Pathologist Philadelphia PA

Science now indicates that freeze'dried berries, specifically black raspberries, inhibit cancer development by restoring hundreds of cancer-altered genes to their normal state. Read on to find more information.

John Martin Wurzel, MD
(215) 707-3169
3401 N Broad St
Philadelphia, PA
Specialties
Anatomic Pathology
Gender
Male
Education
Medical School: Univ Of Pa Sch Of Med, Philadelphia Pa 19104
Graduation Year: 1978

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Alberto Millos, MD
(215) 787-9099
16th and Girard Avenue
Philadelphia, PA
Specialties
Anatomic And Clinical Pathology
Gender
Male
Education
Medical School: Univ De La Republica, Fac De Med, Montevideo, Uruguay
Graduation Year: 1968

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Sally Rosen, MD
Temple U Hosp-Path 3401 North Broad Street
Philadelphia, PA
Specialties
Pathology
Gender
Female
Education
Medical School: A Einstein Coll Of Med Of Yeshiva Univ, Bronx Ny 10461
Graduation Year: 1976

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Madalina Tuluc, MD, PHD
(215) 707-3923
Broad and Ontario
Philadelphia, PA
Specialties
Pathology
Gender
Male
Education
Graduation Year: 2007

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HongBing Deng, MD, PHD
(215) 707-3923
3401 N Broad St
Philadelphia, PA
Specialties
Pathology
Gender
Male
Education
Graduation Year: 2007

Data Provided by:
John M Wurzel
(215) 707-4353
3401 N Broad St
Philadelphia, PA
Specialty
Pathology

Data Provided by:
Xinmin Zhang
(215) 707-4353
3401 N Broad St
Philadelphia, PA
Specialty
Pathology

Data Provided by:
Xin-Min Zhang, MD
(215) 707-8273
1340 N Broad St
Philadelphia, PA
Specialties
Pathology
Gender
Male
Education
Medical School: Sun Yat-Sen Univ Of Med Sci, Guangzhou, China (242-21 Pr 1/71)
Graduation Year: 1982

Data Provided by:
Henry Simpkins, MD
(215) 707-4353
3401 N Broad St
Philadelphia, PA
Specialties
Anatomic And Clinical Pathology
Gender
Male
Education
Medical School: Univ Of Miami Sch Of Med, Miami Fl 33101
Graduation Year: 1975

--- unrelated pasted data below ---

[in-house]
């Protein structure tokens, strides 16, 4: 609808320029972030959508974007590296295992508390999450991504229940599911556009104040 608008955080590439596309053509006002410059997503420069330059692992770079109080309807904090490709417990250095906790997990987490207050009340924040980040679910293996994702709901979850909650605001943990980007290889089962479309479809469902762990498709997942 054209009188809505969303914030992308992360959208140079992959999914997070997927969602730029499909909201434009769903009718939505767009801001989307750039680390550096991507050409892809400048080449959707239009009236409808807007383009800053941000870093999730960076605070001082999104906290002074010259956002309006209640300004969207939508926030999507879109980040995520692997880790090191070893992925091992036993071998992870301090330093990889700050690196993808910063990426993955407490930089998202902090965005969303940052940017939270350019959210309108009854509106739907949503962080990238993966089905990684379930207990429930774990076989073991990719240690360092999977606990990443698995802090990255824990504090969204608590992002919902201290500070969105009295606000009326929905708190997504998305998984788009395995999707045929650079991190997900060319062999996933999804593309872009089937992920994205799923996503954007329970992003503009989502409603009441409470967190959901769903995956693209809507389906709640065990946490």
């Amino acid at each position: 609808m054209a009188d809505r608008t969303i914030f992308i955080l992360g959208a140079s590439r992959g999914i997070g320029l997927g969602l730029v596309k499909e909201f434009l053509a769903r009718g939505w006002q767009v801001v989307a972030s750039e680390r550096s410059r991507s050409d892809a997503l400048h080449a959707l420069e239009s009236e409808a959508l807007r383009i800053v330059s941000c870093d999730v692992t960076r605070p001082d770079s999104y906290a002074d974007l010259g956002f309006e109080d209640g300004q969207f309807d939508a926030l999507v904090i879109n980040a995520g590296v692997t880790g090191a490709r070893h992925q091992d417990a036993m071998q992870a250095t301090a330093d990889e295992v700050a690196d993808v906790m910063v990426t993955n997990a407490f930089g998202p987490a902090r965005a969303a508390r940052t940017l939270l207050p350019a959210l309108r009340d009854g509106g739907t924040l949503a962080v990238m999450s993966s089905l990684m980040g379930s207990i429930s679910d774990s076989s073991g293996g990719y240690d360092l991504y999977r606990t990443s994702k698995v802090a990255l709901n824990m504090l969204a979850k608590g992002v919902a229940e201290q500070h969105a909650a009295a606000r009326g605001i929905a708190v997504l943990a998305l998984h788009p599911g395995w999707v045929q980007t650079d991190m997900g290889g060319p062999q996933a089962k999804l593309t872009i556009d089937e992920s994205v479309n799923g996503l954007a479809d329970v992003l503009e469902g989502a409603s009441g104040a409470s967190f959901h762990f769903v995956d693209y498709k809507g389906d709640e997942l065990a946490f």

Data Provided by:
Matthew T Hurford
(215) 707-4353
3401 N Broad St
Philadelphia, PA
Specialty
Pathology

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Better Berries to Fight Cancer

Provided by: 

By Lindsay Wilson

The next time you toss a handful of berries into your morning smoothie, reach for freeze-dried instead of fresh or frozen. Science now indicates that freeze-dried berries, specifically black raspberries, inhibit cancer development by restoring hundreds of cancer-altered genes to their normal state.

“There are certain genes that play a role in the development of cancer, and while most cancer treatments only target one gene at a time, the berries have a ‘genome-wide’ effect, meaning they target many cancer-causing genes at once,” says lead researcher Gary D. Stoner, professor of pathology, human nutrition, and medicine at Ohio State University Comprehensive Cancer Center.

Berries are about 90 percent water and freeze-drying them removes the water while leaving the structure intact. This concentrates the cancer-preventive compounds—vitamins, minerals, phenols, and phytosterols—about 10 times, explains Stoner. He adds that fresh and frozen berries are probably protective as well, but we’d have to eat a lot more of them to get the same benefits. Also, keep in mind that some nutrients are lost when fruit is heated or cooked, so it’s best to eat your berries (freeze-dried or fresh) just as they are.

We like: Just Tomatoes, Etc.’s variety of organic dried berries, including Organic Just Raspberries ($5.50, 1.5 oz tub; justtomatoes.com ), or Wilderness Family Naturals freeze-dried organic raspberries in either whole or powdered form. ($22.45 to $18.50, 8 oz whole or powdered; wildernessfamilynaturals.com ). —LW

Author: Lindsay Wilson

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